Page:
How to use emojis: The Country Life guide

Back in 2015, we decreed that a gentleman should ‘know when to use an emoji’, but when exactly is that? And how? James Fisher presents his gentleman’s guide – one that is equally applicable to ladies.

There are always sticks-in-the-mud. As society revolutionises itself over and over again, whether by the invention of the car, the telephone, electricity, Amazon Prime or Tinder, there is always someone who refuses to jump on board.

One such example would be radio host Julia Hartley-Brewer, who, on July 17, tweeted the following:

Julia clearly needs a lesson in how hashtags work, but we’ll save that for another day and focus instead on her abuse of the humble emoji. Julia – and she’s not alone – feels that emoji are ‘stupid symbols’ that shouldn’t be used by ‘bloody adults’.

Not for the first time, Julia is wrong.

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As most of you likely know, emoji are now a significant part of modern communcation. If you haven’t started using them, you soon will and, as with all new things, there needs to be a rulebook. Here is my take on what that rulebook should be – and I’ve never been wrong before.

What is vital, at all times, is to know your audience. A professional setting is not the place for emoji. Janice in HR has no time for a ‘winky face’ and, if you accidentally slip and send her an aubergine (more on that later), you’ll find yourself standing in front of a judge faster than you can type ‘my thumbs are too fat for this iPhone’.

Avoid emoji at work. They are ‘emotions’, after all, and the only emotion most people feel at work is sadness. There’s little point expressing sadness at work, because everyone there is just as sad as you. That’s why they pay you to turn up.

Work and funerals aside, pretty much any situation is fair game for emoji. If you are as cynical, sarcastic and consumed by self-loathing as I am, then emoji can be a vital tool.

I can regale you with countless times when a sarcastic text (‘No darling, I haven’t missed you at all, it’s been the best weekend ever, actually’) has landed me in the deepest manure. Tone will always be lost in the world of SMS or WhatsApp and that’s what emoji are there for: a delightful little brush to add some colour, depth and clarity to an otherwise binary form of communication.

Don’t, however, overdo it. In his sublime essay Politics and the English Language, George Orwell bemoans the affliction of the modern writer to be verbose and overcomplicate. We’ll never know what Orwell would have made of emoji (that’s my next commission), but his point stands. Don’t use a mishmash of laughs and cries where one will do. If there’s anything that a modern gentleman should know, it’s always to exercise restraint.

Be clear and concise with your emoji – time is a precious commodity, as is attention, so don’t drown your recipient in emotions. It becomes difficult to decode and, most importantly, we’re English – excessive emotion isn’t something we’re good at.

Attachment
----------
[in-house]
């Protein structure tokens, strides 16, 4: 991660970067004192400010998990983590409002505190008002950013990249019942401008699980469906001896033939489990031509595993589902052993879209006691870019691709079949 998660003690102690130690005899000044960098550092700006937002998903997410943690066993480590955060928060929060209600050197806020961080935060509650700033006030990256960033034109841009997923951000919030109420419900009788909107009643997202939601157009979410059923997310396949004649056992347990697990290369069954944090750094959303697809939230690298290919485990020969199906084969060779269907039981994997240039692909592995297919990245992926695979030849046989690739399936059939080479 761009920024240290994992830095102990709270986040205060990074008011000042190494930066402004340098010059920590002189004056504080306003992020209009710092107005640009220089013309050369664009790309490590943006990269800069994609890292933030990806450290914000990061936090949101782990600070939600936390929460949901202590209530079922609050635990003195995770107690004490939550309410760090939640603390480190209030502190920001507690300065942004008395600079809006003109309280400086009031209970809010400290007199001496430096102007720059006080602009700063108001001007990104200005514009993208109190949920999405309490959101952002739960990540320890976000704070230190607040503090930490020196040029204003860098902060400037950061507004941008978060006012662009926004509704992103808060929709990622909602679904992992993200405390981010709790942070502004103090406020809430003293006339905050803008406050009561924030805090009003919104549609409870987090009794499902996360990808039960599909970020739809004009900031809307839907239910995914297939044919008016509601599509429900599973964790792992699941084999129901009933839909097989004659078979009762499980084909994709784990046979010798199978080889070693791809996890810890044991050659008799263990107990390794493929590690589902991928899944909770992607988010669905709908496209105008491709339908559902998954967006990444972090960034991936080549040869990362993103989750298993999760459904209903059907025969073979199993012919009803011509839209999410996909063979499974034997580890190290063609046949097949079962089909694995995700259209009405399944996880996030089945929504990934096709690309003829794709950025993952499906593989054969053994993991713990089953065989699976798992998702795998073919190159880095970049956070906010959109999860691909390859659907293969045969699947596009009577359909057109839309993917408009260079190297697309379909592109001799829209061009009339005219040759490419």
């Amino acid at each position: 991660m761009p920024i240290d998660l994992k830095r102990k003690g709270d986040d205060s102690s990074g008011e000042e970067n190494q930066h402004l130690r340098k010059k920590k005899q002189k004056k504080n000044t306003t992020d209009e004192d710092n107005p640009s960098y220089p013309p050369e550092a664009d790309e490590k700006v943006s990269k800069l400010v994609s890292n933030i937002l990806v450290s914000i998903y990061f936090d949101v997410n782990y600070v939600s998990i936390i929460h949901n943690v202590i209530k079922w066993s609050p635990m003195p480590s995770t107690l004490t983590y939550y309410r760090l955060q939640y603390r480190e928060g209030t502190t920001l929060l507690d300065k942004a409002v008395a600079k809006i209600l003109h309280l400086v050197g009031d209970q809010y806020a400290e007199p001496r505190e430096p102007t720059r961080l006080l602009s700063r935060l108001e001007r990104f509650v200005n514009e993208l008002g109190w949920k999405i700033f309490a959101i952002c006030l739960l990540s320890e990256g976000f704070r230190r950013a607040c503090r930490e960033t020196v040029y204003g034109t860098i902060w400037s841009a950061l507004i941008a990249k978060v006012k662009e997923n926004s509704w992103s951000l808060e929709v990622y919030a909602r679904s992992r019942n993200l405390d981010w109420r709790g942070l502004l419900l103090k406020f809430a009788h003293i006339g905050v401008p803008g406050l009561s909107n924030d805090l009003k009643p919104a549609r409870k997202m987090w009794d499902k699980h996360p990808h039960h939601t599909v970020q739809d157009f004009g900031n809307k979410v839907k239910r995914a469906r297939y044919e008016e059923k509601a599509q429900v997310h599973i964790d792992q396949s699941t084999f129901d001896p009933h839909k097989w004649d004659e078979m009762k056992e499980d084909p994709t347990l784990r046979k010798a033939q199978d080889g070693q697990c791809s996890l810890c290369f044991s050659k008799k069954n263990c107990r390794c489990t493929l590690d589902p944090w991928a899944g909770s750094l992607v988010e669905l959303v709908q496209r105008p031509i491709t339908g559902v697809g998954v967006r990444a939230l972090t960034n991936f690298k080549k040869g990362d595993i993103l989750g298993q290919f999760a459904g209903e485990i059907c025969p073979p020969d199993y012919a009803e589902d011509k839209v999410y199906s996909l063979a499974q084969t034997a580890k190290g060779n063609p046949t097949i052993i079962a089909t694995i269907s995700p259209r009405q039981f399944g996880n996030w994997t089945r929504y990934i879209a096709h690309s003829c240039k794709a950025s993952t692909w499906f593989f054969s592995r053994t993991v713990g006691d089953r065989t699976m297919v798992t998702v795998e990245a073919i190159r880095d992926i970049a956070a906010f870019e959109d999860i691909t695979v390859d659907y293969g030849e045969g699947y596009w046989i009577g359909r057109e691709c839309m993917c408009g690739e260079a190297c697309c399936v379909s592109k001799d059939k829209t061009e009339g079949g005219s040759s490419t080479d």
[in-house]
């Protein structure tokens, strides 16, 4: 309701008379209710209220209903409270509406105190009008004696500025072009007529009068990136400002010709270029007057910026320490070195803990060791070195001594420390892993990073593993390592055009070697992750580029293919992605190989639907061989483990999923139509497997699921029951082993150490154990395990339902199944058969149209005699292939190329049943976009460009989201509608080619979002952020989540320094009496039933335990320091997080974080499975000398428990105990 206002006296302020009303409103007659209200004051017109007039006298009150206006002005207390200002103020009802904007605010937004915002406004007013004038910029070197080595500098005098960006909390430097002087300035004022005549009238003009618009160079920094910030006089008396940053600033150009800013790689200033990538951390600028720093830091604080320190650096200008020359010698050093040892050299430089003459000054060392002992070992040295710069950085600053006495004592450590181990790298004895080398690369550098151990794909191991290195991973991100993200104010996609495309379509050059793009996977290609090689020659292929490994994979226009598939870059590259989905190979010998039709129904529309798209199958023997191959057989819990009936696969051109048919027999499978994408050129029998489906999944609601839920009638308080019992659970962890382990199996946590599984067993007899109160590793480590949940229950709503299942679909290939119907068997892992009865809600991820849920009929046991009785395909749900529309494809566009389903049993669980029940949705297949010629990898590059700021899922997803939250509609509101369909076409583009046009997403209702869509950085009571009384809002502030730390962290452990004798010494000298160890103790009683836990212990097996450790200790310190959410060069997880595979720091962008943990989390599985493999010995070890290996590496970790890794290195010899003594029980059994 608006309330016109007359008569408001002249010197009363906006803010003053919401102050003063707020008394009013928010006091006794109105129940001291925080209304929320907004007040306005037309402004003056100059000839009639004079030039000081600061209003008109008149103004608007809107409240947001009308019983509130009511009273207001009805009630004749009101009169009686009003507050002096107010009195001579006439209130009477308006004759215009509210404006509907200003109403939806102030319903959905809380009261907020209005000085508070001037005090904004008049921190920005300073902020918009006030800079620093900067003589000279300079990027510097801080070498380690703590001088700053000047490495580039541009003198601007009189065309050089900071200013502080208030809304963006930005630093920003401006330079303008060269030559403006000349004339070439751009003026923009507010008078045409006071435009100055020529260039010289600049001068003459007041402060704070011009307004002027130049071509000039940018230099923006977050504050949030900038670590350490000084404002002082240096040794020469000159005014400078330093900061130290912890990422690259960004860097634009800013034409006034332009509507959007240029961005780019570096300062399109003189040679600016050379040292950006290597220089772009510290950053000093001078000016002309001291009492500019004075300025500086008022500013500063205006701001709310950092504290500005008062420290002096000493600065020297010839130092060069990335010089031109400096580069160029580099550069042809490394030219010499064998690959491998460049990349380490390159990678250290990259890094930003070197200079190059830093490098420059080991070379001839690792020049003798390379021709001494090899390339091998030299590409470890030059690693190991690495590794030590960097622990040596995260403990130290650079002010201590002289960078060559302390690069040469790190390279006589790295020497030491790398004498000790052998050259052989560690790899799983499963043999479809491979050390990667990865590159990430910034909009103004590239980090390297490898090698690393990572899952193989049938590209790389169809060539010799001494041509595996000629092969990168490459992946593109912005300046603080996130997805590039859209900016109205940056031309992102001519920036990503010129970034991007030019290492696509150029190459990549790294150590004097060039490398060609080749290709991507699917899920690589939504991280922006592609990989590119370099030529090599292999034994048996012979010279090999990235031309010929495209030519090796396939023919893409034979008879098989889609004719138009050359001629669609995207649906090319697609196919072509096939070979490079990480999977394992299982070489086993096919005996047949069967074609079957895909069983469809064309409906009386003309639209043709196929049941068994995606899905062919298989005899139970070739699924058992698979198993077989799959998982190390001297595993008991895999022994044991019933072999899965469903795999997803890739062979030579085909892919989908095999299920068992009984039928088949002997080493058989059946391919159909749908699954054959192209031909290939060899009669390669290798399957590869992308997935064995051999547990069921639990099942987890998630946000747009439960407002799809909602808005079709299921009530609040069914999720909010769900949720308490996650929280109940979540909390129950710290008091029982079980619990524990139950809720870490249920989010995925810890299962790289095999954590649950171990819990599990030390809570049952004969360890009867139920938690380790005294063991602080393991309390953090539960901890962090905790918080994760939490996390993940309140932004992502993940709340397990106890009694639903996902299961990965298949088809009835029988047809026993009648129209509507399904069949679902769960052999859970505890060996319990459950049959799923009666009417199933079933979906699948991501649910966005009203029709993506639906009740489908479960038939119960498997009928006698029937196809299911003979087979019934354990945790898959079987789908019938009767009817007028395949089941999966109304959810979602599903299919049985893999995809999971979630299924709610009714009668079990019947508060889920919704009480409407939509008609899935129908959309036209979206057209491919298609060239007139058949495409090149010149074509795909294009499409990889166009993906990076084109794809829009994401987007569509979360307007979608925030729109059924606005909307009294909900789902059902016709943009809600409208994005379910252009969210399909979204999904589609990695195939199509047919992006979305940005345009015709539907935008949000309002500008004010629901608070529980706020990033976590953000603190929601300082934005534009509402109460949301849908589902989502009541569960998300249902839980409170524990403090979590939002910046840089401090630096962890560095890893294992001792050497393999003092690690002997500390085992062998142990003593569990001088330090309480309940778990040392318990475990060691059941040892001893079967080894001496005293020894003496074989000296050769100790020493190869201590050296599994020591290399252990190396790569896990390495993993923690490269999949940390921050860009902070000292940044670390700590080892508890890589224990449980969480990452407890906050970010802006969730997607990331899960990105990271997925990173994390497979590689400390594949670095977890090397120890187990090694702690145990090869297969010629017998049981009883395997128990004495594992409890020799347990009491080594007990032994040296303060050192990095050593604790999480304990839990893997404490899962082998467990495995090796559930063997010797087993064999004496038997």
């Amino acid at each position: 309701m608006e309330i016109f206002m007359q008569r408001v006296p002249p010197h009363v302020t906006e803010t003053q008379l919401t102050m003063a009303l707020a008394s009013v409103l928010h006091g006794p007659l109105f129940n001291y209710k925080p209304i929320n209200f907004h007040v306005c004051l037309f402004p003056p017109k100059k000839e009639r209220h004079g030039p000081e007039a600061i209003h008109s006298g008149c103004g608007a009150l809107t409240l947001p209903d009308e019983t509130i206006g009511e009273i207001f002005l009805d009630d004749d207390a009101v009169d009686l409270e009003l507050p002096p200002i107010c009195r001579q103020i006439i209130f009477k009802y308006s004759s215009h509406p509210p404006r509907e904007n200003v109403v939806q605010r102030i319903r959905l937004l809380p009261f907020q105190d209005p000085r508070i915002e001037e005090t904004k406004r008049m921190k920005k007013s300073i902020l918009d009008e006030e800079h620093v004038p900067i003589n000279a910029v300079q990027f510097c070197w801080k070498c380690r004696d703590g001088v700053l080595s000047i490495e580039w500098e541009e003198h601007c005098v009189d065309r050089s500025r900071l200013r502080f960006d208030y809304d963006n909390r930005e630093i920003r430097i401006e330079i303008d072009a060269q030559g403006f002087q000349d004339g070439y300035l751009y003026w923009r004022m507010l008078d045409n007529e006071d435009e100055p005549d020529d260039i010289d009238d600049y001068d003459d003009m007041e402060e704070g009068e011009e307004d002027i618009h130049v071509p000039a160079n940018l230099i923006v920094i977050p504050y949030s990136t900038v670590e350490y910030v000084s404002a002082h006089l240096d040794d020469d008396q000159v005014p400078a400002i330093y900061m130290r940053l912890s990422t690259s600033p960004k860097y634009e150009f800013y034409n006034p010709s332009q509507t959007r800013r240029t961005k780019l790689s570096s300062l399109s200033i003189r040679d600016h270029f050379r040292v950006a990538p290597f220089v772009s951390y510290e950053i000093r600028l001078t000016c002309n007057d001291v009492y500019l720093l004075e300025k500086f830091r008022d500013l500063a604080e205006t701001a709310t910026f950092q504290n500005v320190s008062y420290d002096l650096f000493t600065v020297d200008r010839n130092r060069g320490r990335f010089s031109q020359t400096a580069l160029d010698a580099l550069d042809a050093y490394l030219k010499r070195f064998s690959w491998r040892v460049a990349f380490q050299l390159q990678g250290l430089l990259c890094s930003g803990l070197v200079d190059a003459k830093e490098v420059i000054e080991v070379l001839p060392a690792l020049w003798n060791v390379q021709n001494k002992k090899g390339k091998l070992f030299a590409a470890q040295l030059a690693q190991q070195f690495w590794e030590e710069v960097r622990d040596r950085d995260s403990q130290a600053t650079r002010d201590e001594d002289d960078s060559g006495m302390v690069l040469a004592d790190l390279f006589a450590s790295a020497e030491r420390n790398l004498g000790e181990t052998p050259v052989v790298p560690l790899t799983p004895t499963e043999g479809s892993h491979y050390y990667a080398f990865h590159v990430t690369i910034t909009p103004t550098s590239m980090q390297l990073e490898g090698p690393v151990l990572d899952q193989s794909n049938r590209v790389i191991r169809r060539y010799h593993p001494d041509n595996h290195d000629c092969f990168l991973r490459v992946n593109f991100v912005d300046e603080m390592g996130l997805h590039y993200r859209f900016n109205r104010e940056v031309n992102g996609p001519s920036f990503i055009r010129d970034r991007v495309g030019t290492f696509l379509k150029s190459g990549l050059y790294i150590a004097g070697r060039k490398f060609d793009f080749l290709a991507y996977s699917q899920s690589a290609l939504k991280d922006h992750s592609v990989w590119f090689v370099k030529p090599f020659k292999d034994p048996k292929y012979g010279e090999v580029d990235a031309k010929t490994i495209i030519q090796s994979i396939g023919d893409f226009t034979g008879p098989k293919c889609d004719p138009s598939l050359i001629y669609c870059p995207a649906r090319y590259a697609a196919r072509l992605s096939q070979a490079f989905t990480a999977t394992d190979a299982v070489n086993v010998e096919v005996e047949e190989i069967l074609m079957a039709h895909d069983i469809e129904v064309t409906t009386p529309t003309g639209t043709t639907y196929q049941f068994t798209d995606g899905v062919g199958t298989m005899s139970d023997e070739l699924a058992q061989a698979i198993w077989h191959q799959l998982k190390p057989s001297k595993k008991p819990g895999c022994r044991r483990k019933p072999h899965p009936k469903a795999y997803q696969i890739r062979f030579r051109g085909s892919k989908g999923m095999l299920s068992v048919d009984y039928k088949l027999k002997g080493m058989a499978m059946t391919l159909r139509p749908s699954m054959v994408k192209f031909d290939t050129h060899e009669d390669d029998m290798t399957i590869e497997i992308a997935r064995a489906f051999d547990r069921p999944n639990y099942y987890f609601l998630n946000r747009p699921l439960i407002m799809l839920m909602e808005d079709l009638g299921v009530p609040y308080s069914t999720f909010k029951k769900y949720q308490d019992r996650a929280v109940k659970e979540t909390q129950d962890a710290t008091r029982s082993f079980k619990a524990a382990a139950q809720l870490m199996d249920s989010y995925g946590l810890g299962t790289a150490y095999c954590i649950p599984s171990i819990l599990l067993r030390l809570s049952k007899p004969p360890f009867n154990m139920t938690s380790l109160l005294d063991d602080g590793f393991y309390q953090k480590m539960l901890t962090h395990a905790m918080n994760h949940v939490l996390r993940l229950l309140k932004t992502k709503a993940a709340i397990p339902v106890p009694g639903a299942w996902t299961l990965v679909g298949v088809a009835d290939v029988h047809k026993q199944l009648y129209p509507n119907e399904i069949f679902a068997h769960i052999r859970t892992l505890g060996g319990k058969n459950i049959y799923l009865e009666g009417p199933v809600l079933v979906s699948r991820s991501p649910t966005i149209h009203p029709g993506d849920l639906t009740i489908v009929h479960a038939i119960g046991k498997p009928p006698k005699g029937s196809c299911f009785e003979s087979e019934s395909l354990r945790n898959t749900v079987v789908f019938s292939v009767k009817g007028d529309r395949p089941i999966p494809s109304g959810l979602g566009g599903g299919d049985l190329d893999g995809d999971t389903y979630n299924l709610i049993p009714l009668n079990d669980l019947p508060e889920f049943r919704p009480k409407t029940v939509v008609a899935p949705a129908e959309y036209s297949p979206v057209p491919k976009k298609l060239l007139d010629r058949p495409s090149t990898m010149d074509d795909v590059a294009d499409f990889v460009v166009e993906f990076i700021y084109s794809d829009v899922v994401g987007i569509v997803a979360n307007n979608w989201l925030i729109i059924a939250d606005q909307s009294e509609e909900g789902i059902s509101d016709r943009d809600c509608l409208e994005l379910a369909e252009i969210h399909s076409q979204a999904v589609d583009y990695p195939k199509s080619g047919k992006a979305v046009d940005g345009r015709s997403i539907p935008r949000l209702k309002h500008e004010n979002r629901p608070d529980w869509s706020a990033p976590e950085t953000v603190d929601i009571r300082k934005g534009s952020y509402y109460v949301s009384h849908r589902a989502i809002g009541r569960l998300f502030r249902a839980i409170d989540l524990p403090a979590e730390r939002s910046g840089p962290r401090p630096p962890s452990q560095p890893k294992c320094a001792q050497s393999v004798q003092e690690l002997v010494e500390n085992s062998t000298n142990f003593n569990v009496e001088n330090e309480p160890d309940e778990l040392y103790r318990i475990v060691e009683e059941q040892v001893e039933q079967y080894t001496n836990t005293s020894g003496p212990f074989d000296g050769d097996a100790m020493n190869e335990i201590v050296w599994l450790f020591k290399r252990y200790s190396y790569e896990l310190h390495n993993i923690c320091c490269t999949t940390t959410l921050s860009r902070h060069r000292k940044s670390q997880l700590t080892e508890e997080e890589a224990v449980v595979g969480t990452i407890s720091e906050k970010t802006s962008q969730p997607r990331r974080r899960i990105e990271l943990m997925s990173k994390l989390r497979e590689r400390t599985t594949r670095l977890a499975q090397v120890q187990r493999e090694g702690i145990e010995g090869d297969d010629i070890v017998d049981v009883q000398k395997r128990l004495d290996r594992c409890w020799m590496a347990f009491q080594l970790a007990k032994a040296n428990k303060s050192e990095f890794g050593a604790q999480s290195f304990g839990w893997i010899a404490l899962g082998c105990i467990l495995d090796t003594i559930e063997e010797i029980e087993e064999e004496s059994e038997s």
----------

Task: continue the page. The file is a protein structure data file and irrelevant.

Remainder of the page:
Don’t be too obscure, either. The only time you should use the aerial-tramway emoji (the least popular of all emoji, my sources tell me) is when you’re on one. If you have to explain what an emoji means, you’ve undermined the whole point of using them in the first place. I’m told it’s humiliating. Stick with the symbols that everyone knows and leave abstraction to the artists.

When it comes to wooing a partner, tread carefully. Emoji can be your greatest asset or your most vicious enemy – God forbid you go out there, trying to impress your soulmate, and wreck it with a misplaced symbol. Don’t be crass or vulgar. There’s a temptation, because we prefer not to talk about sex, to use emoji as a cartoonish battering ram to try to break into the bedroom. They will never be a replacement for charm, wit and good manners.

The aubergine emoji (you know the one) must never be used. It’s aggressive, weird and about as classy as opening a Velcro wallet in a strip club. If you would like to invite someone to bed with you, take a deep breath and use words.

Despite such pitfalls Julia needn’t be so worried. Emoji are unlikely to replace English as the premier form of communication. Shakespeare is still Shakespeare and Byron is still Byron.

Emoji are, however, a universal language and a magnificent tool that, when used correctly, add a little joy and humanity to a lifestyle that is increasingly dominated by our phones. Use them clearly, use them sparingly and use them with feeling and you can’t go wrong.

Three of the best emojis…

Face with tears of joy

Perfect for showing that something is hilarious, because, let’s be honest, typing ‘hahaha’ is stupid.

Winking face

When sarcasm isn’t obvious, dial up a winking face to make sure you aren’t misunderstood. Save yourself an argument on me

See no evil monkey

When you, or someone you know, does something embarrassing. A sure contender for most-used emoji. At least by me.

…and three of the worst


Absolutely not. Never. Put the phone down and step away.

Clown face

Nobody likes clowns and, if you’re using this to describe your significant other’s makeup, you’re heading for a world of pain.

Pile of poo

Grow up.

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